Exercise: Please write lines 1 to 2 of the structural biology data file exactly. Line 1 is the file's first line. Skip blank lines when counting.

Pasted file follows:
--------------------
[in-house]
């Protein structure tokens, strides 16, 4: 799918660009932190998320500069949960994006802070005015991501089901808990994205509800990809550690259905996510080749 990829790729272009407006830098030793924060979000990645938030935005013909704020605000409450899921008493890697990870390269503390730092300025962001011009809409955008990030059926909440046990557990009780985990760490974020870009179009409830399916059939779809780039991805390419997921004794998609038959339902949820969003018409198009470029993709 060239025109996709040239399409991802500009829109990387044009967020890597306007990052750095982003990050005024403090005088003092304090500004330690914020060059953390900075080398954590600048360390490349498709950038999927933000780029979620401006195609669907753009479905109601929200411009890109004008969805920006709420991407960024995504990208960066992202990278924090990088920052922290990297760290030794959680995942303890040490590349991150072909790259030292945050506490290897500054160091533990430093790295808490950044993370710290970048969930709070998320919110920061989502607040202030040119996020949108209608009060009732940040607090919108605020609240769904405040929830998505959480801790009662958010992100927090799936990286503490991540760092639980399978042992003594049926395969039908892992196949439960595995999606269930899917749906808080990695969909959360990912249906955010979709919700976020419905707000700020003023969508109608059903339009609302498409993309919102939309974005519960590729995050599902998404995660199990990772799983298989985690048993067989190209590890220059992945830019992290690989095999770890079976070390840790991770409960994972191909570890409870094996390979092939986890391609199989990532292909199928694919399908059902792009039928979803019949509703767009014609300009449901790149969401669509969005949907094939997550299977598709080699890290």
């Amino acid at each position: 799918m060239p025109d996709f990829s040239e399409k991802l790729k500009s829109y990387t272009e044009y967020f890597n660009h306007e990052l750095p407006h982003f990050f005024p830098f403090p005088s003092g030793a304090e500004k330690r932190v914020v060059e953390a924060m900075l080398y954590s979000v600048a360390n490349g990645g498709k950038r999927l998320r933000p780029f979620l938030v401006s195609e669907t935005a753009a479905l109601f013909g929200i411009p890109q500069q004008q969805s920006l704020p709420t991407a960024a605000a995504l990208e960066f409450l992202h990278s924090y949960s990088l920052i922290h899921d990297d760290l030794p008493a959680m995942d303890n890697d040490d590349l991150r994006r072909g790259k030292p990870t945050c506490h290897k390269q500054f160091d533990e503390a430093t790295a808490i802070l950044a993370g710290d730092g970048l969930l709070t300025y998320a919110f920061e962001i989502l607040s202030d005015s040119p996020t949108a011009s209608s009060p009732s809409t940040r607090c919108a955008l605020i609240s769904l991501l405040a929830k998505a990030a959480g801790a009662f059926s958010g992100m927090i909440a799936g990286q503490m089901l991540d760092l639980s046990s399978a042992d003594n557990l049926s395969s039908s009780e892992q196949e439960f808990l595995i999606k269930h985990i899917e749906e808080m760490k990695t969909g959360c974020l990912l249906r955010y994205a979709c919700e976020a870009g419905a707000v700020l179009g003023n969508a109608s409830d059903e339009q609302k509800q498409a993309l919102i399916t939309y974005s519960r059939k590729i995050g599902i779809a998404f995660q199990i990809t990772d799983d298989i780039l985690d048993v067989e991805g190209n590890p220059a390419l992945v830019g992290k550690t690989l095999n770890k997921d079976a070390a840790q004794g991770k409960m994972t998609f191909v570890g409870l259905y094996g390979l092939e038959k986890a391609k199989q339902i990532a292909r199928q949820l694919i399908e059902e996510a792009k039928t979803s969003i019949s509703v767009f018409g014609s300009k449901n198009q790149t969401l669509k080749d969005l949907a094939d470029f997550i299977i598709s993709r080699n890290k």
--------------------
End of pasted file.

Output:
[in-house]
């Protein structure tokens, strides 16, 4: 799918660009932190998320500069949960994006802070005015991501089901808990994205509800990809550690259905996510080749 990829790729272009407006830098030793924060979000990645938030935005013909704020605000409450899921008493890697990870390269503390730092300025962001011009809409955008990030059926909440046990557990009780985990760490974020870009179009409830399916059939779809780039991805390419997921004794998609038959339902949820969003018409198009470029993709 060239025109996709040239399409991802500009829109990387044009967020890597306007990052750095982003990050005024403090005088003092304090500004330690914020060059953390900075080398954590600048360390490349498709950038999927933000780029979620401006195609669907753009479905109601929200411009890109004008969805920006709420991407960024995504990208960066992202990278924090990088920052922290990297760290030794959680995942303890040490590349991150072909790259030292945050506490290897500054160091533990430093790295808490950044993370710290970048969930709070998320919110920061989502607040202030040119996020949108209608009060009732940040607090919108605020609240769904405040929830998505959480801790009662958010992100927090799936990286503490991540760092639980399978042992003594049926395969039908892992196949439960595995999606269930899917749906808080990695969909959360990912249906955010979709919700976020419905707000700020003023969508109608059903339009609302498409993309919102939309974005519960590729995050599902998404995660199990990772799983298989985690048993067989190209590890220059992945830019992290690989095999770890079976070390840790991770409960994972191909570890409870094996390979092939986890391609199989990532292909199928694919399908059902792009039928979803019949509703767009014609300009449901790149969401669509969005949907094939997550299977598709080699890290």